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UV Rays


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Earlier this week i went on a school tour and i was sitting in direct sunlight for 3 hours on the school bus yet i wasnt sunburnt at all ??

 

I was wondering if UV radiation can pass through glass ???

 

If not then why??

 

Does it pass through water(i have been burnt wile swimming)??

 

Does infra red radiation pass through water or does it just get absorbed ??

 

P.S I live in south africa 3 hours of light is more than enough to get seriously burnt even now during winter!!!

 

P.P.S thnx in advance

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Most glass absorbs UV light. It's REALLY annoying if you are trying to do UV and visible experiments, need to spend lots of money on special lenses.

 

Some examples of transmission graphs from the people we buy most of our lenses:

 

Normal "BK7" glass, which is pretty close to what you find in most windows:

 

http://63.161.211.69/BK7_TransmissionGraph.jpg

 

Fused silica:

 

http://63.161.211.69/UV-FusedSilicaTransGraph.jpg

 

Fused silica is normally about 5 times more expensive...

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Sapphire for me (but I'm working in the near-IR)

 

http://www.mellesgriot.com/products/optics/mp_3_5.htm

 

 

Cheap plastic generally does not absorb UV, which is why they make crappy, possibly dangerous, sunglasses. Your iris opens up and lets all that UV in to do damage. Most kids' sunglasses are of the cheap variety.

 

———

 

The absorption coefficient for water is a minimum near the transition from visible to UV, so "soft" UV is certainly transmitted by water, while IR is absorbed much more readily.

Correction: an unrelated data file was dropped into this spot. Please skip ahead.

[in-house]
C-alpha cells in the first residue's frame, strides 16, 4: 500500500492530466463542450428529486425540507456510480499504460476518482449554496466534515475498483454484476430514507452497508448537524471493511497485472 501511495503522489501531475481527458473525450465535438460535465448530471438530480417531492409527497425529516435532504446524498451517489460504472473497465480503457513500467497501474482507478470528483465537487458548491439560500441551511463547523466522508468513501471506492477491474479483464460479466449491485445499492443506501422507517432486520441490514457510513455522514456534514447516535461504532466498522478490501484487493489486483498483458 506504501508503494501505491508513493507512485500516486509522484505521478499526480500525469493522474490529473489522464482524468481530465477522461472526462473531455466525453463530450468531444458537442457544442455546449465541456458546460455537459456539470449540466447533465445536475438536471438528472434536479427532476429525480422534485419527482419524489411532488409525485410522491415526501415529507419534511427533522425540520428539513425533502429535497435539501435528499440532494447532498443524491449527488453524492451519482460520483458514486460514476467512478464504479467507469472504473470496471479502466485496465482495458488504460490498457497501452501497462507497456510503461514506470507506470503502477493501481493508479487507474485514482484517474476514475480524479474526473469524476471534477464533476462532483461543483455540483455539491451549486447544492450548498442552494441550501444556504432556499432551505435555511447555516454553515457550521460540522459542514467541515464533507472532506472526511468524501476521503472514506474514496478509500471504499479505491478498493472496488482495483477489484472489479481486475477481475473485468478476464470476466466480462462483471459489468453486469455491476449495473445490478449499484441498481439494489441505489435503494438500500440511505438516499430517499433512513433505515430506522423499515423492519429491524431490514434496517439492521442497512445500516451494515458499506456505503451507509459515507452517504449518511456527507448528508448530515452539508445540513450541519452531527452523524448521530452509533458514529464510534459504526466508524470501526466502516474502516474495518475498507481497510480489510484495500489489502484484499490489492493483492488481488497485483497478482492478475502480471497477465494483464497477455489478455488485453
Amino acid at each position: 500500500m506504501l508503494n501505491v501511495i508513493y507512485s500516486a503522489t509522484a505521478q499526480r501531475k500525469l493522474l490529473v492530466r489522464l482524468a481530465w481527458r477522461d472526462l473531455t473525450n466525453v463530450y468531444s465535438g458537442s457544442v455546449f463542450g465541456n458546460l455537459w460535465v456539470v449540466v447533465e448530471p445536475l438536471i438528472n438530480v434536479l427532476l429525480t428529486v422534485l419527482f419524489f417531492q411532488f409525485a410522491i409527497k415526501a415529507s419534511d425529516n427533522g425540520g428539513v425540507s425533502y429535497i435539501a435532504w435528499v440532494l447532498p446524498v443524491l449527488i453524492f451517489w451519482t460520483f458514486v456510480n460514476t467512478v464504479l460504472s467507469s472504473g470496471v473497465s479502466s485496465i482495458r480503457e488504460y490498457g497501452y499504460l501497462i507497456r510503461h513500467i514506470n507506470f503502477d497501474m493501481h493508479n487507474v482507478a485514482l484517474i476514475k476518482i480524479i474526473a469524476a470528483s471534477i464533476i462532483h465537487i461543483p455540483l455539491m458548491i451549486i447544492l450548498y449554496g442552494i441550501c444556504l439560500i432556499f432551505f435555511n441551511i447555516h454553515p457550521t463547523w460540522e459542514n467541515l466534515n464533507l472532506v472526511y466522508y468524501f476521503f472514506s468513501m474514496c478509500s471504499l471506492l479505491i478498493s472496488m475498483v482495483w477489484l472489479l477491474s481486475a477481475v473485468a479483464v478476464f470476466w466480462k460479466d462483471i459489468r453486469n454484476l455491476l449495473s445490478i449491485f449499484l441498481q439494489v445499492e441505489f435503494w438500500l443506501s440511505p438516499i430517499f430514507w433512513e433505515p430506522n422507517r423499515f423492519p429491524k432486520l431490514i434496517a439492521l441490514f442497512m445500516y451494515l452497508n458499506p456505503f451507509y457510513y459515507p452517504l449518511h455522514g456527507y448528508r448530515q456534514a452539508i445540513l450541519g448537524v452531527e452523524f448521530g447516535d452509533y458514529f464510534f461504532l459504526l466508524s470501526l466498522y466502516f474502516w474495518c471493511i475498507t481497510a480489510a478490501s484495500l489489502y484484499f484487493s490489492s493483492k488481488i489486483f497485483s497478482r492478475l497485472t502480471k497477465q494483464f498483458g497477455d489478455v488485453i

http://www.lsbu.ac.uk/water/vibrat.html (scroll down most of the way)

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UV is not a single wavelength but a band. For medical pruposes, the band is often divided into two parts, called UVA and UVB. The UVA part of the UV spectrum causes sunburn, and will not pass through glass to any great extent. The UVB part does not cause sunburn but does cause melanoma, and should also be avoided. It has no problem at all passing through glass. For this reason, exposing unprotected skin to sunlight, even through glass, is not a good idea.

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UV is not a single wavelength but a band. For medical pruposes, the band is often divided into two parts, called UVA and UVB. The UVA part of the UV spectrum causes sunburn, and will not pass through glass to any great extent. The UVB part does not cause sunburn but does cause melanoma, and should also be avoided. It has no problem at all passing through glass. For this reason, exposing unprotected skin to sunlight, even through glass, is not a good idea.

 

There's also UVC, which gets absorbed by the atmosphere, and VUV (vacuum UV) and a few others.

 

UVB is more energetic than UVA and definitely causes sunburn, and is why sunscreens protect against it. It's the UVA that can cause some cancers but not sunburn.

 

http://healthlink.mcw.edu/article/964647970.html

http://wwwn.cdc.gov/travel/yellowBookCh6-Sunburn.aspx

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